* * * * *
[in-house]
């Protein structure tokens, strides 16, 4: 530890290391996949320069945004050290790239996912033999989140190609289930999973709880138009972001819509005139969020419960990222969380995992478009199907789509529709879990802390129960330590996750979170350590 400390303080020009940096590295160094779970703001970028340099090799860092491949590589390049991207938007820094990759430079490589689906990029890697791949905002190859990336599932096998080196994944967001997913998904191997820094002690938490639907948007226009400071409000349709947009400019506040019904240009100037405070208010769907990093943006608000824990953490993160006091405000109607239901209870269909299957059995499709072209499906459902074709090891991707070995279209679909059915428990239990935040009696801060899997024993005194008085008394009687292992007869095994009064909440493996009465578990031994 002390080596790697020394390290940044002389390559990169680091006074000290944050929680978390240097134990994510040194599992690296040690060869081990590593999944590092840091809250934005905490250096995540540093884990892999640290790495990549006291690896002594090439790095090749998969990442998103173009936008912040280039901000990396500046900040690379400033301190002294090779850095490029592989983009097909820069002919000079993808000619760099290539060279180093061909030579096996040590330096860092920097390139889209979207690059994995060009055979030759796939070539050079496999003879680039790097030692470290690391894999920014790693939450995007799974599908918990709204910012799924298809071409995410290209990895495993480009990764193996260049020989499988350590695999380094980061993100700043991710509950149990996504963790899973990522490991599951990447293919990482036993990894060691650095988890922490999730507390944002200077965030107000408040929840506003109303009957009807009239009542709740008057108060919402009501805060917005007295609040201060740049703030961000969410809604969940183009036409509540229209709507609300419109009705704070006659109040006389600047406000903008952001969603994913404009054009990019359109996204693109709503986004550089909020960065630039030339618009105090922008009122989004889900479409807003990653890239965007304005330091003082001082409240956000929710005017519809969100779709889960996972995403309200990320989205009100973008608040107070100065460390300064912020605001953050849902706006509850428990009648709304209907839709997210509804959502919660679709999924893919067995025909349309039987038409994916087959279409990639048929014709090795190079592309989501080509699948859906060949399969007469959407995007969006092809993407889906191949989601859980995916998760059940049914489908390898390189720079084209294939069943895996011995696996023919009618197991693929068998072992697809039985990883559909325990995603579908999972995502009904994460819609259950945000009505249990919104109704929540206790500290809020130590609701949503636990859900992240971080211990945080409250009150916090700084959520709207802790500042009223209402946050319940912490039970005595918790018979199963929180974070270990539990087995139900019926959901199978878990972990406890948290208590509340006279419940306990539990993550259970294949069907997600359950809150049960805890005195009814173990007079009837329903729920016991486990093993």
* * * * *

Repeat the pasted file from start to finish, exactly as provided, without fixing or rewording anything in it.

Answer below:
[in-house]
């Protein structure tokens, strides 16, 4: 530890290391996949320069945004050290790239996912033999989140190609289930999973709880138009972001819509005139969020419960990222969380995992478009199907789509529709879990802390129960330590996750979170350590 400390303080020009940096590295160094779970703001970028340099090799860092491949590589390049991207938007820094990759430079490589689906990029890697791949905002190859990336599932096998080196994944967001997913998904191997820094002690938490639907948007226009400071409000349709947009400019506040019904240009100037405070208010769907990093943006608000824990953490993160006091405000109607239901209870269909299957059995499709072209499906459902074709090891991707070995279209679909059915428990239990935040009696801060899997024993005194008085008394009687292992007869095994009064909440493996009465578990031994 002390080596790697020394390290940044002389390559990169680091006074000290944050929680978390240097134990994510040194599992690296040690060869081990590593999944590092840091809250934005905490250096995540540093884990892999640290790495990549006291690896002594090439790095090749998969990442998103173009936008912040280039901000990396500046900040690379400033301190002294090779850095490029592989983009097909820069002919000079993808000619760099290539060279180093061909030579096996040590330096860092920097390139889209979207690059994995060009055979030759796939070539050079496999003879680039790097030692470290690391894999920014790693939450995007799974599908918990709204910012799924298809071409995410290209990895495993480009990764193996260049020989499988350590695999380094980061993100700043991710509950149990996504963790899973990522490991599951990447293919990482036993990894060691650095988890922490999730507390944002200077965030107000408040929840506003109303009957009807009239009542709740008057108060919402009501805060917005007295609040201060740049703030961000969410809604969940183009036409509540229209709507609300419109009705704070006659109040006389600047406000903008952001969603994913404009054009990019359109996204693109709503986004550089909020960065630039030339618009105090922008009122989004889900479409807003990653890239965007304005330091003082001082409240956000929710005017519809969100779709889960996972995403309200990320989205009100973008608040107070100065460390300064912020605001953050849902706006509850428990009648709304209907839709997210509804959502919660679709999924893919067995025909349309039987038409994916087959279409990639048929014709090795190079592309989501080509699948859906060949399969007469959407995007969006092809993407889906191949989601859980995916998760059940049914489908390898390189720079084209294939069943895996011995696996023919009618197991693929068998072992697809039985990883559909325990995603579908999972995502009904994460819609259950945000009505249990919104109704929540206790500290809020130590609701949503636990859900992240971080211990945080409250009150916090700084959520709207802790500042009223209402946050319940912490039970005595918790018979199963929180974070270990539990087995139900019926959901199978878990972990406890948290208590509340006279419940306990539990993550259970294949069907997600359950809150049960805890005195009814173990007079009837329903729920016991486990093993």